speakers of English (and of other languages) were eager to
show off their command of their prestigious language by
spattering their speech and writing with words and phrases
borrowed from French.
(1996: 19)
A possible example for this case in Arabic is the word  „duwanz‟ referring to a
specific recurring sound in the engine when its fuel is burnt improperly. The researcher
attributes the use of the aforementioned word to the English expression „two sounds‟. This is
partly because the first borrower was possibly unable to articulate the word correctly and
wanted to spatter his speech with English-looking terms. The aforementioned transliterated
word „duwanz‟ can be divided into two syllables: the first is „du that most probably refers to
two and the second is „wanz‟ that could refer to sounds where the last phoneme is voiced /z/.
Many Baghdadis were accustomed to prestigiously using the brand name  „Caterpillar‟
to refer to any male footwear with thick sole and heel. This seems to be gradually vanishing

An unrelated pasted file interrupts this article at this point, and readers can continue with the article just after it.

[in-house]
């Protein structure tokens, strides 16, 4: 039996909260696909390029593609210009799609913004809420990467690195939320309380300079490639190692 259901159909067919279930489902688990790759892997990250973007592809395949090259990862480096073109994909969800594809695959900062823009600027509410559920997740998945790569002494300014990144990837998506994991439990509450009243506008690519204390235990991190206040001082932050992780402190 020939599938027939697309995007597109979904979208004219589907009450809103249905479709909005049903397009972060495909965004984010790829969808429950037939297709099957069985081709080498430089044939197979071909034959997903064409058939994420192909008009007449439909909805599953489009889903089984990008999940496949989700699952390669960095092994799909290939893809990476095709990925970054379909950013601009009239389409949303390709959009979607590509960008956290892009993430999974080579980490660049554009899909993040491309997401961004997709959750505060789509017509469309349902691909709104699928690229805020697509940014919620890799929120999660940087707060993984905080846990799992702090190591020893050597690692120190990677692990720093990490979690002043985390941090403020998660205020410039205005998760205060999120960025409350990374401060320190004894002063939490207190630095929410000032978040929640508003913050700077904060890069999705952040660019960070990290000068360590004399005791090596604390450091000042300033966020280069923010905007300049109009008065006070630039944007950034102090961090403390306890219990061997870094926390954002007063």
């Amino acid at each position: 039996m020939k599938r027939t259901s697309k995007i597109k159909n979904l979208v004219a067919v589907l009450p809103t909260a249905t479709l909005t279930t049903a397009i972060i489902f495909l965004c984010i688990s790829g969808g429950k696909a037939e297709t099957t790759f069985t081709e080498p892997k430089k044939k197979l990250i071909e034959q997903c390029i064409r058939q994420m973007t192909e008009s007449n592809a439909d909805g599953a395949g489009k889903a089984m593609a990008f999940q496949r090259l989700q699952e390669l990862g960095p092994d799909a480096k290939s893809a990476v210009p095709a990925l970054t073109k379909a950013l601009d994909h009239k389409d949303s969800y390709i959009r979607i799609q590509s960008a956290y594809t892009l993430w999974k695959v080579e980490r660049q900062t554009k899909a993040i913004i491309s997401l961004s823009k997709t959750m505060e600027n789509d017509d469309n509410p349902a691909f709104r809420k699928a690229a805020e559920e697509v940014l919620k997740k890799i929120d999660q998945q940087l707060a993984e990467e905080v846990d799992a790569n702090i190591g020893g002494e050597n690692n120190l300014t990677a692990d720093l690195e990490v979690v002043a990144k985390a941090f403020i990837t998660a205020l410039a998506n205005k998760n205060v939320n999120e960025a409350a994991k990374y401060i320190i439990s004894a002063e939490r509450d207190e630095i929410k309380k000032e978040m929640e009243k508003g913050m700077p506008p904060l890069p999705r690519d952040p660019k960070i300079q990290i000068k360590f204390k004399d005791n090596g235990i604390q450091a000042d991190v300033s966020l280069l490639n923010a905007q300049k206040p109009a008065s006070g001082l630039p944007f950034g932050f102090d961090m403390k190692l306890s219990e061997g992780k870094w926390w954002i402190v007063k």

as many competitive foreign and native brands are being introduced into the market. The
more recently prestigious half-adopted brand is „Kentucky originally form „KFC to
indicate any type of fried crispy chicken which is also replaced by  „dijaj
muqarmash meaning crispy chicken. However, prestige is not always the case, as people are
sometimes ignorant and have no idea what to say in Arabic, as stated below in the next sub-
3.1.3 Ignorance
While high-class people use foreign words to look prestigious, low-class people use
foreign words mainly because of ignorance. This is the general view about borrowers in Iraq.
In most cases, people copy loans from other languages just because they are unaware of the
fact that there are native equivalents for those loans in their language. Thus, some people use
the native forms whereas most, especially the illiterate ones, use the foreign forms. A very
distinguished example is that most Iraqis use the word  „darseen for cinnamon which is
borrowed from Persian, whereas a few know the native equivalent  „qarfeh‟. Though,
recently some people have started to use the latter to refer to inner bark of cinnamon tree and
the former denotes cinnamon powder.
Rarely, people borrow a part of the loan-form to refer to something; therefore, it can
be regarded as a case of „synecdoche‟, which is generally defined as a figure of speech where
addressers use the name of the part to denote the name of the whole or vice versa (i.e. they